On the Lenten Road

Two hymns from the 4th Wednesday of Great Lent for us to consider as we continue our Lenten sojourn.

In the first hymn we encounter from Tradition the practice of  interpreting passages of the Old Testament using Christ as the key to to understanding the text.    Abraham’s story of his taking his own son to offer as a sacrifice to God is understood in the light of the resurrection of Christ.   In the hymn we experience that use of non-linear time as the way in which we encounter the eternal God. The hymn makes reference to the resurrection of Christ and yet says Abraham saw that day of Christ’s resurrection. How is that possible that Abraham could see an event that occurred more than 1000 years after he died? The hymn uses figurative language, for when Abraham saw his son’s life spared, he had an experience – a type of the resurrection – in which he received figuratively his son back from death.   As it says in Hebrews 11:19 –

Abraham considered that God was able to raise men even from the dead; hence, figuratively speaking, he did receive him back.

So our hymn reflects this theology and its non-linear understanding of time:

WE HAVE REACHED THE MIDDLE OF THE COURSE OF THE FAST THAT LEADS TO YOUR PRECIOUS CROSS. GRANT THAT WE MAY SEE YOUR DAY WHICH ABRAHAM SAW AND REJOICED WHEN HE RECEIVED ISAAC BACK ALIVE ON THE MOUNTAIN AS FROM THE TOMB! DELIVERED BY FAITH FROM THE ENEMY MAY WE SHARE IN YOUR MYSTICAL SUPPER, CALLING OUT TO YOU IN PEACE: OUR LIGHT AND OUR SAVIOR, GLORY TO YOU!

The hymn expresses the wish that we might see the day which Abraham saw! The hymn has Abraham seeing the resurrection and asks that we might receive the same blessing and see the resurrection of Christ which happened 2000 years ago in our celebration of Pascha which comes three weeks from now. The hymns do not keep us in “real” time, but carry us and Abraham to the same event of Christ’s resurrection. Abraham experiences that resurrection centuries before it happens and we experience it centuries after it happens. Pure historical literalism does not help us understand the eternal, timeless Christ.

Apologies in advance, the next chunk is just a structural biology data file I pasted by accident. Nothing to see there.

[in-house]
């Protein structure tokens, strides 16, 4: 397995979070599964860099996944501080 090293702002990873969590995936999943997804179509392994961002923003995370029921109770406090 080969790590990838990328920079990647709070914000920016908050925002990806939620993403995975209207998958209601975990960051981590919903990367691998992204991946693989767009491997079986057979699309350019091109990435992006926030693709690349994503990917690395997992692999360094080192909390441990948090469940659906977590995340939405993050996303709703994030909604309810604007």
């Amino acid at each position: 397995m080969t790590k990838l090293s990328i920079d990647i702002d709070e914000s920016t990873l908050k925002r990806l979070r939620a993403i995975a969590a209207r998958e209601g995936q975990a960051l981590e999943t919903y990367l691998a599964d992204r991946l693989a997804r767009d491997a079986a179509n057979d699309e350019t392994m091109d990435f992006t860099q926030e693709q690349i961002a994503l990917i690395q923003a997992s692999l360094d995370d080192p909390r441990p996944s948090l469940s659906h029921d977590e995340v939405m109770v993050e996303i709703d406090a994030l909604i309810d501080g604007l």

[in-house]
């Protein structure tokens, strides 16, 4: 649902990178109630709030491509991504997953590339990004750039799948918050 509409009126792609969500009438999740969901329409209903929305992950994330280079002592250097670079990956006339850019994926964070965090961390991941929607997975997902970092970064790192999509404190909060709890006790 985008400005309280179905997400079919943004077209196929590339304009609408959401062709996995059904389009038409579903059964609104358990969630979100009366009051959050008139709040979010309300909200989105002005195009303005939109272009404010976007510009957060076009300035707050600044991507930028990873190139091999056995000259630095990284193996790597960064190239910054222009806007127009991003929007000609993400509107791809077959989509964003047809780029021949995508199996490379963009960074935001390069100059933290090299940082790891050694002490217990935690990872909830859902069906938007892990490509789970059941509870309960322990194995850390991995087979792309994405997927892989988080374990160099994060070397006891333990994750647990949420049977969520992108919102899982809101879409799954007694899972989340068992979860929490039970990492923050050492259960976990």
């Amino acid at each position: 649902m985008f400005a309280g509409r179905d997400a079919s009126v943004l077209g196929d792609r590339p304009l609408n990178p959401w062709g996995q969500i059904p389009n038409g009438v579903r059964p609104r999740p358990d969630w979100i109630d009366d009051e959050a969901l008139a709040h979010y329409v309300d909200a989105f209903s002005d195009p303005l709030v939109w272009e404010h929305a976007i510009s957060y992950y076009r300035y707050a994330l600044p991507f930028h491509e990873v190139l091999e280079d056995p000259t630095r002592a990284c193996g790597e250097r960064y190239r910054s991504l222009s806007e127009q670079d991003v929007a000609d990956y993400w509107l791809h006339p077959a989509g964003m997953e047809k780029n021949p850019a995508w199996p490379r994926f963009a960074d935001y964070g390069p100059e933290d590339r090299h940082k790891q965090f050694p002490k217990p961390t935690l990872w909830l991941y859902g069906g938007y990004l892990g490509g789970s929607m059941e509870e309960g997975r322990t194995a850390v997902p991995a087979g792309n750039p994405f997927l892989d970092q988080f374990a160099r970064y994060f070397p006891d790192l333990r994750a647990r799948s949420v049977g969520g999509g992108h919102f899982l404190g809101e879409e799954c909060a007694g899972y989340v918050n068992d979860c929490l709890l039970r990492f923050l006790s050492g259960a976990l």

Additionally, the hymn prays that saved from death and sin, we might share in the Mystical Supper of Christ which we will celebrate at the Vespers-Liturgy on Holy Thursday evening. We share in and experience Christ and all His saving deeds in our life in the Church.

In the second hymn we will consider, we are reminded about how we are to keep the strict discipline of the fast – in secret. We are forbidden from proclaiming our fasting discipline in public but rather the fasting discipline is something we do in secret so that only God knows how we are keeping the fast. Fasting is not meant to be a way to witness publicly to Christ, nor are we to be paying attention to how others keep the fast. Our fellow Orthodox are Christ’s servants and they answer to Him, not to us. The hymn reminds us fasting is about our relationship to God and should never be used as a basis to judge anyone else but ourselves.

THOSE WHO THIRST FOR SPIRITUAL BLESSINGS PERFORM THEIR GOOD DEEDS IN SECRET, NOT NOISING THEM ABROAD IN MARKETS, BUT CHERISHING AND KEEPING THEM IN THEIR HEARTS. HE WHO SEES ALL THAT IS DONE IN SECRET WILL REWARD US FOR OUR ABSTINENCE. LET US FULFILL THE FAST WITHOUT SAD FACES, BUT CEASELESSLY PRAYING IN THE DEPTHS OF OUR HEARTS: OUR FATHER, IN HEAVEN, LEAD US NOT INTO TEMPTATION, BUT DELIVER US FROM EVIL!